28 Apr The Connection Between Soil Microbes and Almond Tree Performance
The Importance of Microbial Activity in Soil
Although soil microbes, including bacteria and fungi, are microscopically small, they can have an enormous impact on the performance of your almond crop. According to a recent study, soil microbial communities associated with tree crops are critical for their long-term growth and development, particularly under challenging soil conditions (Mercado-Blanco et al., 2018), (Figure 1). Soil microbial communities are known to contribute to increased aboveground plant productivity, improve the availability of soil nutrients and water, and can help mitigate abiotic stressors and toxic compounds (Mercado-Blanco et al., 2018) for the associated crop (Weil and Brady 2017). In our case study, we analyzed the importance of microbial activity in almond tree soil.
Products Designed to Increase Activity
The PhycoTerra® product line of conventional and organic microalgae technology is a proven way to increase soil microbial activity that can have an immediate impact on your almond tree growth and yield. This idea, as eloquently expressed by Mercado-Blanco et al., (2018), is that the belowground microbiome can be harnessed to improve the growth and development of permanent tree crops worldwide. Let’s now turn our attention to two case studies showcasing the use of PhycoTerra® and PhycoTerra® Organic on improving almond growth and yield. The key connection here is that the PhycoTerra® product line had a direct, positive impact on soil microbial abundance and diversity, which lead to an improvement in crop performance (Mercado-Blanco et al., 2018).
Early Establishment of Young Almond Trees
We were challenged to help optimize the establishment and growth of third leaf almonds near Bakersfield, CA and chose PhycoTerra® Organic to help drive optimal improvement in the soil microbiome. Using a planned, program approach, we applied 3 gallons/acre total of product in small doses at key timings, starting with petal drop. Since yield information was not available on the young trees, we used growth in trunk diameter as a proxy for crop response against a grower standard.
Blocks on the PhycoTerra® Organic program showed a 30% average increase in trunk diameter compared to their respective control blocks of the same size. We are moving into Year 2 of the trial and should start to see yield impacts shortly.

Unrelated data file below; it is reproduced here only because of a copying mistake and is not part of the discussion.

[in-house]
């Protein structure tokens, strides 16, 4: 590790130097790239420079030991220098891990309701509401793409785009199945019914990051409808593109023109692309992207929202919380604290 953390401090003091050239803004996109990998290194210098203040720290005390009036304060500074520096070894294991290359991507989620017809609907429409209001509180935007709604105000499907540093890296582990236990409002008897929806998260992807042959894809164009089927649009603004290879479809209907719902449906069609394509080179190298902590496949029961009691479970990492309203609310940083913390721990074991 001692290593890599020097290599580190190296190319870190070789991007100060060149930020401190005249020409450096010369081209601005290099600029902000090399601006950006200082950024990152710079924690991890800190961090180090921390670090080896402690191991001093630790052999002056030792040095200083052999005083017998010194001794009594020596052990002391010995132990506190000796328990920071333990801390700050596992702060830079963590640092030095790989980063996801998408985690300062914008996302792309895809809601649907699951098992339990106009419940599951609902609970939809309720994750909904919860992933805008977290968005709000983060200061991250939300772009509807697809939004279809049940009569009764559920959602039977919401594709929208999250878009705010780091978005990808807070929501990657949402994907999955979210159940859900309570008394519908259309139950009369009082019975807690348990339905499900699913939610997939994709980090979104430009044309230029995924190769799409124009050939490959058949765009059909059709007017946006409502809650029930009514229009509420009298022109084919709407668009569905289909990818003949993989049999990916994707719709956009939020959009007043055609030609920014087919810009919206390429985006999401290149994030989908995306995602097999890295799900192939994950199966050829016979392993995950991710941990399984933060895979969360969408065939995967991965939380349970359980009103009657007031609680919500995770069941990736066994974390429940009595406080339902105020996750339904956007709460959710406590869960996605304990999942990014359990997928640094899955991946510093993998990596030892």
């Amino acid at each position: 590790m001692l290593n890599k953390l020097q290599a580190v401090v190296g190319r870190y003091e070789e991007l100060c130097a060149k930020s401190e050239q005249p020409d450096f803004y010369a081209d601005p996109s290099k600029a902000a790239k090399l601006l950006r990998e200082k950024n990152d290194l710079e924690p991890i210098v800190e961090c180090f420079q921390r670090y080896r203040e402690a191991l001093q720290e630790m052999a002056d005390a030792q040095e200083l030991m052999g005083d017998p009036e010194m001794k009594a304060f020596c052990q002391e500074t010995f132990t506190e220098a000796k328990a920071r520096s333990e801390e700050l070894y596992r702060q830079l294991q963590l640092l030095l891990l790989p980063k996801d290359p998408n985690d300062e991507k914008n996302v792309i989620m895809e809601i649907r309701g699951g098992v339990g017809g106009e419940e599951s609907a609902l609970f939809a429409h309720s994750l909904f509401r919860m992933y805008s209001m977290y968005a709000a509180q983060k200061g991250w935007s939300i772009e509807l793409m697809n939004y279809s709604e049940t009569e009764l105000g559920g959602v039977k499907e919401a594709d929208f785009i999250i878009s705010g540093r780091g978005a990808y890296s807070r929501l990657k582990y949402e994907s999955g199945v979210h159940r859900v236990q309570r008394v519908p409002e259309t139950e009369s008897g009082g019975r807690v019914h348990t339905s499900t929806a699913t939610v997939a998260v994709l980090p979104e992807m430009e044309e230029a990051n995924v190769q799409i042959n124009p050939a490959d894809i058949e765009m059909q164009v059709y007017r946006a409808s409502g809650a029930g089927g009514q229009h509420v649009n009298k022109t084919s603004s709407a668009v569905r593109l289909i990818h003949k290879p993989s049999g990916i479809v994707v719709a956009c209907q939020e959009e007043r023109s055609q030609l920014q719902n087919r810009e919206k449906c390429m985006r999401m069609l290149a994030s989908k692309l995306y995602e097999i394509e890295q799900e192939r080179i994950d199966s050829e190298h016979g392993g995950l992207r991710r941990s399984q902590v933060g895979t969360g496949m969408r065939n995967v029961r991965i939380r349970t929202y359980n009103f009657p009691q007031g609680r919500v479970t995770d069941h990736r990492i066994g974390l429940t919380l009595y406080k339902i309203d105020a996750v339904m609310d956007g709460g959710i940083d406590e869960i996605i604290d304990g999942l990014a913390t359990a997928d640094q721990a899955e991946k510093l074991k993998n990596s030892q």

Revitalize Older Almond Trees
We were asked to help a grower gain additional value from a 19-year-old almond field, close to the end of its useful productive capacity. With that in mind, we felt revitalizing the soil microbiome, using PhycoTerra®, was key due to the relationship between tree crop production and belowground bacteria and fungi populations (Mercado-Blanco et al. 2018). We applied a total of four gallons/acre to the field at key timings using a planned, program approach.
Application of PhycoTerra®, with the intent to increase microbial activity the soil, improved yield and value for both Nonpareil and Carmel almond varieties in an older orchard (Figure 2), compared to the grower standard. Additionally, the grower observed less lower limb die-off on the PhycoTerra® side and we believe this played a role in the improved yield. Nut size also increased, using PhycoTerra®, jumping from 25/27 to 23/25, for both varieties.
Partner With Heliae® Agriculture to Enhance Your Almond Tree Soil & Crop Yields
Our research about the importance of soil microbial activity in soil at Heliae® Agriculture has led to the creation of a quality microalgae product for a variety of sustainable soil solutions that can have an immediate impact on your soil microbiome and the performance of your almond trees. To learn more about our Soil Microbe Food, PhycoTerra®, and how it can improve the soil on your farm, click here.
Figure 1 – How soil microbes (fungi and bacteria) improve almond tree soil and performance (Mercado-Blanco 2018).
Figure 2 – The application of PhycoTerra® helped revitalize a 19-year-old almond field, relative to the grower standard control, returning between $573-S1,119/acre back to the grower.
- Mercado-Blanco et al. 2018 – https://www.frontiersin.org/articles/10.3389/fmicb.2018.01006/full